On the west coast of the island are the best spots to watch the famous Santorini sunsets.
Pirgos, is the home of Santos wines. They have a lovely outdoor seating area offering spectacular coastal and sunset views over the Caldera volcano. They serve their own wines, other drinks and food, plus they have a gift shop full of local produce. The winery also offers cellar tours to give guests an insight to the wine making process and understand why the volcanic soil is ideal for growing wine grapes, tomatoes and fava beans.
Probably the most popular place on the island to see the sunset is the purpose-built tourist town of Oia. It is quaint and picturesque but is far from quiet. It is bustling with tourists and holiday makers in every nook and cranny of the town. Gift shops, bars and restaurants line the small streets and anywhere with a sunset view will be busy from early evening. It is very different to anywhere else on the island, but no Santorini experience would be complete without it.
Oia is on the north-west coast of the island and is accessible by road or boat. The town is much higher than the port, built on the cliff edge, so there is a steep climb up. Donkeys are available to ride up and either way there are plenty of photo opportunities.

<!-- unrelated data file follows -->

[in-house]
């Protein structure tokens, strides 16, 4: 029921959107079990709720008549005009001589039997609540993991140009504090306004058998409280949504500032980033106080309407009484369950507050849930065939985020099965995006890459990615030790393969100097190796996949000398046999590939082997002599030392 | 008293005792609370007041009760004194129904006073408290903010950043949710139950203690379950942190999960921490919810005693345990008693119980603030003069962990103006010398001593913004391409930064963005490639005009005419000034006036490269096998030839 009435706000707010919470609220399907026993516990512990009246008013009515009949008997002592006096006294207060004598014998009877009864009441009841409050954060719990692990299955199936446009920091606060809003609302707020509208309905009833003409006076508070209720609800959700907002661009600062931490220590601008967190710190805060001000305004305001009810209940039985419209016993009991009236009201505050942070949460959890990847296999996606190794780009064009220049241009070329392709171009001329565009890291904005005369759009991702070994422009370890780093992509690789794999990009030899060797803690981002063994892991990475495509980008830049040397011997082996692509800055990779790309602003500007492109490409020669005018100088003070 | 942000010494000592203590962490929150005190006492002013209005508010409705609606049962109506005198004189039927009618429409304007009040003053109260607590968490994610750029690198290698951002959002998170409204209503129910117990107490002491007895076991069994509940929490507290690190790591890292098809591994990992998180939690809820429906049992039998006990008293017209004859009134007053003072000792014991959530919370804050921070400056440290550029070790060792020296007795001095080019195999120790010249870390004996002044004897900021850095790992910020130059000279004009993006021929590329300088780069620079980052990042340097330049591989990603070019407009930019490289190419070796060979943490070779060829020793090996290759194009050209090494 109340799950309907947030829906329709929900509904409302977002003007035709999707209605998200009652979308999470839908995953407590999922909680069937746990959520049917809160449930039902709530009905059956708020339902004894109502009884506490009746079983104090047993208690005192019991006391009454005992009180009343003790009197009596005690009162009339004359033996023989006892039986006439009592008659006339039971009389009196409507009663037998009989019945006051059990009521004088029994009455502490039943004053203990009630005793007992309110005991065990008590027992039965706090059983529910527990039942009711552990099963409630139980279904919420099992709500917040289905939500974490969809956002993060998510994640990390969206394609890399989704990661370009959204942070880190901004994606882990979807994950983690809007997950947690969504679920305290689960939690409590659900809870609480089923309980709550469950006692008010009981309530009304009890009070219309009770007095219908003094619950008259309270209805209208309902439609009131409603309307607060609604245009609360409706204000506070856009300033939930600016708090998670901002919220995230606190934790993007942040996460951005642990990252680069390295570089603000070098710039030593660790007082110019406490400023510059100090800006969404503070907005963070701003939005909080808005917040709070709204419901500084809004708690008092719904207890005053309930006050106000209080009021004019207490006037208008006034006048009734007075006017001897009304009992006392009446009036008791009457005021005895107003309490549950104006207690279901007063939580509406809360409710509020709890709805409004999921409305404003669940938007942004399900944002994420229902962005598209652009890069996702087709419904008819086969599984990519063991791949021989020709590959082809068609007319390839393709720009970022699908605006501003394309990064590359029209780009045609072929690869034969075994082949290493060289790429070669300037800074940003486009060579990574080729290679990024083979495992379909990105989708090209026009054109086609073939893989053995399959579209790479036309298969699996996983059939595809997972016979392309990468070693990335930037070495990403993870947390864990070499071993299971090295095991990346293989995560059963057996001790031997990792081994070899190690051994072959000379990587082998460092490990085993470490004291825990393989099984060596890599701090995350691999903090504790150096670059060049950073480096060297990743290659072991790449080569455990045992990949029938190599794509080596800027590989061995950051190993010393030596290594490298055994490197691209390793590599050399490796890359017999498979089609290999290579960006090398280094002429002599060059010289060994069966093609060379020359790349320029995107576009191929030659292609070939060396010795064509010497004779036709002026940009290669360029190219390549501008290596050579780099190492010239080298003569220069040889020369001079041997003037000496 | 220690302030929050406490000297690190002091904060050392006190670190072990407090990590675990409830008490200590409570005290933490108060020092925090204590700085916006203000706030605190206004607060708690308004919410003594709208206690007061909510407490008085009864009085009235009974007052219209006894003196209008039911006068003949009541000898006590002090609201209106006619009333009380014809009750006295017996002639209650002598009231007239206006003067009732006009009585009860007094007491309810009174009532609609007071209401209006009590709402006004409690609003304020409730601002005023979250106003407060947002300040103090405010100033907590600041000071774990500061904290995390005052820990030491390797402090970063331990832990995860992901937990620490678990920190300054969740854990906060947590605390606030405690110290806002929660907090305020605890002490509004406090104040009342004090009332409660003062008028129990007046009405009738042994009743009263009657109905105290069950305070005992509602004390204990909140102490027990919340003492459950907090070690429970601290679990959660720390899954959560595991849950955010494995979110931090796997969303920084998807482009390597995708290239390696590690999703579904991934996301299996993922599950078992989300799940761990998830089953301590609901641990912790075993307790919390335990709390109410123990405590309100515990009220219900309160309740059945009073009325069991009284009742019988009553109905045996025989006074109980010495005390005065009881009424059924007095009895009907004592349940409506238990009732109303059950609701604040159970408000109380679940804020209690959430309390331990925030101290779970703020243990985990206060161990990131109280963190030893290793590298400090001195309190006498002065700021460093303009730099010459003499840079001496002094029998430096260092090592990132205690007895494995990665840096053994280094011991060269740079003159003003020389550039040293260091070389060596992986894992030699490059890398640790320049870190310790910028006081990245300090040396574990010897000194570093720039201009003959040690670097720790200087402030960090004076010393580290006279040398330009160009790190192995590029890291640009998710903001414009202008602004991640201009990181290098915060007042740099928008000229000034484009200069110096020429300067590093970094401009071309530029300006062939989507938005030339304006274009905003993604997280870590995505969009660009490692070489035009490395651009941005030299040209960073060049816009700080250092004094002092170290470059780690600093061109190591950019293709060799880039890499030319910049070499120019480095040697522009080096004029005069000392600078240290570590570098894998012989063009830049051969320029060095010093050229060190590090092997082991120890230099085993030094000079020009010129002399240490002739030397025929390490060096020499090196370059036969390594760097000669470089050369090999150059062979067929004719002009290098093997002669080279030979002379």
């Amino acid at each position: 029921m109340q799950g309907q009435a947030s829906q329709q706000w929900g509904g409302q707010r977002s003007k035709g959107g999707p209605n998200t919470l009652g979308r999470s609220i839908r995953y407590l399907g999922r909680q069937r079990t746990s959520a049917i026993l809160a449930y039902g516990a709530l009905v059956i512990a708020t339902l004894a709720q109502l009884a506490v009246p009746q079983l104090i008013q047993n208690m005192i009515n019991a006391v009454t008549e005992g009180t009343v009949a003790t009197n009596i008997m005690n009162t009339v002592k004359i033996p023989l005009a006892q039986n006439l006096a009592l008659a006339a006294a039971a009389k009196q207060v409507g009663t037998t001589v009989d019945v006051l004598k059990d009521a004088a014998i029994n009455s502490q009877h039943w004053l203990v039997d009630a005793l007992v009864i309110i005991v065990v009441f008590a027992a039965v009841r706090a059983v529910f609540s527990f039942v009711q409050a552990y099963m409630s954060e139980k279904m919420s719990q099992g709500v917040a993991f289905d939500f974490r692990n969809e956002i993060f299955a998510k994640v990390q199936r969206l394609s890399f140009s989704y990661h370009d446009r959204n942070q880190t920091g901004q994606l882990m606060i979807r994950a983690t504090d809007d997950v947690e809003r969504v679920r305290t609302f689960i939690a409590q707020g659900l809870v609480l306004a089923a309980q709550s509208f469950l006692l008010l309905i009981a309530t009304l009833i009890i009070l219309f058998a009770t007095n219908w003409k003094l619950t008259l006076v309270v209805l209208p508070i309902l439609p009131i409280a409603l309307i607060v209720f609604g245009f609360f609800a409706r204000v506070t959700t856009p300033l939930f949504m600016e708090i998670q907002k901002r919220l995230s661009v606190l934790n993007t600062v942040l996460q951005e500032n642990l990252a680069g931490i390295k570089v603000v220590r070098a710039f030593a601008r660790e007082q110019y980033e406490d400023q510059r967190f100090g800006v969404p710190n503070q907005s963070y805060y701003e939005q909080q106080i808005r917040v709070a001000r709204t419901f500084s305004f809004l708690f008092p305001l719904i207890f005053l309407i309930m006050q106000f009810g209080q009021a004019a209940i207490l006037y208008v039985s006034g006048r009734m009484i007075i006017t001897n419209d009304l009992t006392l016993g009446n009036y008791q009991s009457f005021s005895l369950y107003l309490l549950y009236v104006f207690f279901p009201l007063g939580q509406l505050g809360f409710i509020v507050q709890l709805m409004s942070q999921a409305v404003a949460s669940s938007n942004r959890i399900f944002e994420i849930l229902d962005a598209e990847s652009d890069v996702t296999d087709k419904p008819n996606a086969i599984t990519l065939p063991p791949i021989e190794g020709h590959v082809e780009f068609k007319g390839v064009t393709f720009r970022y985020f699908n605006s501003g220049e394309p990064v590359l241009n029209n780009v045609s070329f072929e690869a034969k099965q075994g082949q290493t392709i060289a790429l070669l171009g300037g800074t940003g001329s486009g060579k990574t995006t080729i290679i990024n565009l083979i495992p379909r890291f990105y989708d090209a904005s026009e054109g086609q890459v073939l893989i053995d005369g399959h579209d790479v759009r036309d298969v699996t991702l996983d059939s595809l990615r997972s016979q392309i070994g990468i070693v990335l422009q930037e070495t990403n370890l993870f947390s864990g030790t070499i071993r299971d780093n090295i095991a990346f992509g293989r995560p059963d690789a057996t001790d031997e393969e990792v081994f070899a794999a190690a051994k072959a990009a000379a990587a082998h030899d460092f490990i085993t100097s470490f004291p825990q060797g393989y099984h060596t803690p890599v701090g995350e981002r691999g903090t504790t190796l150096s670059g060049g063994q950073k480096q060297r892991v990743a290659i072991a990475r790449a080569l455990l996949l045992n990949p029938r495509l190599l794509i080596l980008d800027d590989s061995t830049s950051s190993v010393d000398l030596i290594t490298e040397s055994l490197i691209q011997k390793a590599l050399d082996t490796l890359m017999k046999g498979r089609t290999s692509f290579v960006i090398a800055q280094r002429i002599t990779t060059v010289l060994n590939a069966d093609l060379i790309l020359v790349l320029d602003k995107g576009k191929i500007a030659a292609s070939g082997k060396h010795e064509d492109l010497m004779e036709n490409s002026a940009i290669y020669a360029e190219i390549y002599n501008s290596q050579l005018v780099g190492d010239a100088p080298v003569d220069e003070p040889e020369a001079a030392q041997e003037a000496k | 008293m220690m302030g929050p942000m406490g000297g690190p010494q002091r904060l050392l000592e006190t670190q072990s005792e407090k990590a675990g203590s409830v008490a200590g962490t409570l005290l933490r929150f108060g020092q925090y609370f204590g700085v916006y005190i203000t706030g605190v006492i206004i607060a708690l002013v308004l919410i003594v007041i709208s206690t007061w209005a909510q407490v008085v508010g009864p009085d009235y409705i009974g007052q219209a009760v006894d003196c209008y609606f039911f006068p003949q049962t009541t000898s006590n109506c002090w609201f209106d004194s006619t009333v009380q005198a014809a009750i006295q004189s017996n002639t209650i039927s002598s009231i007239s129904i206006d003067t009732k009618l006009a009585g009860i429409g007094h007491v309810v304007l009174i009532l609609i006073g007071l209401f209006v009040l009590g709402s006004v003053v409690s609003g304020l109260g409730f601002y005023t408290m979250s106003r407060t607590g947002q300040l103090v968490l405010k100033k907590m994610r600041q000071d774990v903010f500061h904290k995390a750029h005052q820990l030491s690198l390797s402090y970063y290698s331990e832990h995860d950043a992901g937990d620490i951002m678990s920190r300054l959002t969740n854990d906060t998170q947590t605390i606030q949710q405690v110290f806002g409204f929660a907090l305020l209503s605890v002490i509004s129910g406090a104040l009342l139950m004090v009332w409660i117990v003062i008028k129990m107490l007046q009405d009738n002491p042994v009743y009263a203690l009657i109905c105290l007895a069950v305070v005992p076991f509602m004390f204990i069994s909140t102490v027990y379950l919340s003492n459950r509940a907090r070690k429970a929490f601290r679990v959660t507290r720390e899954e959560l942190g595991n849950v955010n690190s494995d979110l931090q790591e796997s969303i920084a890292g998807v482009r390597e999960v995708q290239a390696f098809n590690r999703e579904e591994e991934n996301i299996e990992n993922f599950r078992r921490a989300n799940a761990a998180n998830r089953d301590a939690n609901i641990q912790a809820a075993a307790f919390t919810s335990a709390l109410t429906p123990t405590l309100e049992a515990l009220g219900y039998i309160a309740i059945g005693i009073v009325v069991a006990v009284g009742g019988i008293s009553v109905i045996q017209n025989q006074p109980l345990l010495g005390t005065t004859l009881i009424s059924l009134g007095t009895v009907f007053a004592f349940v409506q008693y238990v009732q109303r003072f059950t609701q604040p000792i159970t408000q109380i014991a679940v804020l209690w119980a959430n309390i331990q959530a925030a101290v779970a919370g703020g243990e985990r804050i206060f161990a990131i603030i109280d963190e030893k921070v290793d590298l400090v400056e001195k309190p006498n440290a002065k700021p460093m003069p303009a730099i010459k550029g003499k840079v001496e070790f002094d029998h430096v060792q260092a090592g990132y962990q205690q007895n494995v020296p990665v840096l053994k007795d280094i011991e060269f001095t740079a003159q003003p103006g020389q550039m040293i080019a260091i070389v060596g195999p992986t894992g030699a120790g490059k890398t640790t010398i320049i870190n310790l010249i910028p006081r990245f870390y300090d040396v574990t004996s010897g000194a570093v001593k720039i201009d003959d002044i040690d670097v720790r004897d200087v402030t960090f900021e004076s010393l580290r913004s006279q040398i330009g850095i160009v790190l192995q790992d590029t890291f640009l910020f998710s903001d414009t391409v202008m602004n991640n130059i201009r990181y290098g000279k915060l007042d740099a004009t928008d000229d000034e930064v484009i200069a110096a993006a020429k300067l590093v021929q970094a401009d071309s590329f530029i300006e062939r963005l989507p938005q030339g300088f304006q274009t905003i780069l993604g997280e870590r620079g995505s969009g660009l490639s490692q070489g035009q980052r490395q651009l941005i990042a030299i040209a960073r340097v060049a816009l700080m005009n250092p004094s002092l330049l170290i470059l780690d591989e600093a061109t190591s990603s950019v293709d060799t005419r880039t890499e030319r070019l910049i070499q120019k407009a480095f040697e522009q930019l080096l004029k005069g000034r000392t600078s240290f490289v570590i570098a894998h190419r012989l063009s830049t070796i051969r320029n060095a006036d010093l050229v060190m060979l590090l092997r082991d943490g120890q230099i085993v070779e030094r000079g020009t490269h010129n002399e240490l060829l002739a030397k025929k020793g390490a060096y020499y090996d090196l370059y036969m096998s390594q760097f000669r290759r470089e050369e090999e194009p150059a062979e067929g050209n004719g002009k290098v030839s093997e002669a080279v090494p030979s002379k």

The port of Fira is Santorini’s main port and the ideal place to sail across to not only the neighbouring islands, but also those further away. Also based at the bottom of a cliff there is a steep journey or the option of a cable car.
The largest and most northern of the neighbouring islands is Thirasia. This island has held on to its own traditions and the main sights consist of little white and blue buildings, small colourful boats and a rugged landscape that contrasts against the bright blue sea. The food is outstanding, especially at the places serving from a barbecue. The fresh daily fish and seafood is cooked on the terrace of the waterside restaurants. There is accommodation on the island and there are many places to go exploring on foot or by swimming.
The island of Nea Kameni is most commonly known for the volcano of Caldera. It is the most central of this group of islands. Accessible only by boat, it is possible to walk up and around the smouldering volcanic land. Lava marks and craters can be seen as a constant reminder to the devastation the eruption of this volcano brought to the area in the 16th Century B.C.E.
As this is a very small island, sea views are all around and the clear water is ideal for swimming and snorkelling.
Palea Kameni sits just next to Nea Kameni. This is the best place for a swim stop to enjoy the hot springs at Nikolaos Bay. The sulphur levels in the sea are said to have healing properties. Entering the bay by boat, it is an unforgettable experience to jump off and swim across to the hot springs and bathe in the mud. Be careful what swimwear you choose for this experience as the mud stains an orangey colour.
So, there is far more to Santorini and her small group of islands than just sunsets, as spectacular as they may be.